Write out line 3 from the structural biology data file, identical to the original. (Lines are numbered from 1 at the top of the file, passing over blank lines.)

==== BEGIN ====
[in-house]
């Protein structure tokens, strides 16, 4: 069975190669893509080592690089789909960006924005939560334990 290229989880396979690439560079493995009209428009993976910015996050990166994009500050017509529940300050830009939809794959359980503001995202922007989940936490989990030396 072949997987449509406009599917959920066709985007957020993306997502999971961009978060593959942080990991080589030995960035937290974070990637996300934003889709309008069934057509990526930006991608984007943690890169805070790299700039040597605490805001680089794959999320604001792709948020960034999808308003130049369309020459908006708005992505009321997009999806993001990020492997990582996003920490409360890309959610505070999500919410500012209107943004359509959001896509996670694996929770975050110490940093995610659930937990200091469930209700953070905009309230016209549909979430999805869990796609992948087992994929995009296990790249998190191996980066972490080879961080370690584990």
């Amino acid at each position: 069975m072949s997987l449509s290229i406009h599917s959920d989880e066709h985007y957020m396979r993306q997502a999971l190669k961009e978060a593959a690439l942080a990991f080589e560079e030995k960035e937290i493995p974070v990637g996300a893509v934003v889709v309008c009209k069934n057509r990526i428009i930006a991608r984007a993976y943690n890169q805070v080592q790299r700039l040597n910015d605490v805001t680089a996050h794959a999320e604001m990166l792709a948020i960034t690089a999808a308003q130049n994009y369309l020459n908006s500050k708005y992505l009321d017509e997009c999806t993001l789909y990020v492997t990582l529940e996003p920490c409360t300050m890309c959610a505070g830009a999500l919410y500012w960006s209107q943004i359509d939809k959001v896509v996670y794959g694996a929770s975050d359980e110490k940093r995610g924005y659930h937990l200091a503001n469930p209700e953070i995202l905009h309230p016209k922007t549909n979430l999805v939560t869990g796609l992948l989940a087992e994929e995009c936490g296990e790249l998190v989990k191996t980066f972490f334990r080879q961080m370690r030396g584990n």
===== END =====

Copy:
């Amino acid at each position: 069975m072949s997987l449509s290229i406009h599917s959920d989880e066709h985007y957020m396979r993306q997502a999971l190669k961009e978060a593959a690439l942080a990991f080589e560079e030995k960035e937290i493995p974070v990637g996300a893509v934003v889709v309008c009209k069934n057509r990526i428009i930006a991608r984007a993976y943690n890169q805070v080592q790299r700039l040597n910015d605490v805001t680089a996050h794959a999320e604001m990166l792709a948020i960034t690089a999808a308003q130049n994009y369309l020459n908006s500050k708005y992505l009321d017509e997009c999806t993001l789909y990020v492997t990582l529940e996003p920490c409360t300050m890309c959610a505070g830009a999500l919410y500012w960006s209107q943004i359509d939809k959001v896509v996670y794959g694996a929770s975050d359980e110490k940093r995610g924005y659930h937990l200091a503001n469930p209700e953070i995202l905009h309230p016209k922007t549909n979430l999805v939560t869990g796609l992948l989940a087992e994929e995009c936490g296990e790249l998190v989990k191996t980066f972490f334990r080879q961080m370690r030396g584990n």